IB Diploma Programme
The IB Diploma Program (DP) was created in 1968. It is a demanding pre-university course of study that leads to examinations. It is designed for highly motivated secondary school students (Grades 11 and 12) aged 16 to 19.
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The program was born of efforts to establish a common curriculum and university entry credential for students moving from one country to another. International educators were motivated by practical considerations but also by an idealistic vision. They believed that students should share an academic experience that would emphasize critical thinking, intercultural understanding and exposure to a variety of points of view.
The curriculum contains six subject groups together with a core made up of three separate parts.
Students study six subjects selected from the subject groups. Normally three subjects are studied at higher level (courses representing 240 teaching hours), and the remaining three subjects are studied at standard level (courses representing 150 teaching hours). All three parts of the core-extended essay, theory of knowledge and creativity, action, service-are compulsory and are central to the philosophy of the Diploma Program.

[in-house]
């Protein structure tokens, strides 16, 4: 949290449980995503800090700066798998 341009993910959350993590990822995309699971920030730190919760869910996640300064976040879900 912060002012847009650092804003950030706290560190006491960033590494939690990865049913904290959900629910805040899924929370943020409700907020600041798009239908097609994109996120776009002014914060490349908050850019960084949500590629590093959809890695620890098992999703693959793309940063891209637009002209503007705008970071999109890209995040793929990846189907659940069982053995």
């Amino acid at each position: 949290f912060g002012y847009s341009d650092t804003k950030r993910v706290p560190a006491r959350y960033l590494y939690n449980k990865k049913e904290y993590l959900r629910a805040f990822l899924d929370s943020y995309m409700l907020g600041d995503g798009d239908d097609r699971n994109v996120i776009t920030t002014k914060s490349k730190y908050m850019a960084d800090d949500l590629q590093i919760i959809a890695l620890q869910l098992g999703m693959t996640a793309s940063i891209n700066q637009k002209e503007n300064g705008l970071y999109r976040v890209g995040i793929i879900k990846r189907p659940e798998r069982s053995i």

The three core requirements are:
- extended essay
- theory of knowledge
- creativity, activity, service.
All Diploma program students must engage in these three activities.
Extended essay – The extended essay is an independent, self-directed piece of research, culminating in a 4,000-word paper.
Theory of knowledge – The theory of knowledge (TOK) requirement is central to the educational philosophy of the Diploma Program.
Creativity, activity, service (CAS) – The CAS requirement is a fundamental part of the program and takes seriously the importance of life outside the world of scholarship, providing a refreshing counterbalance to academic studies.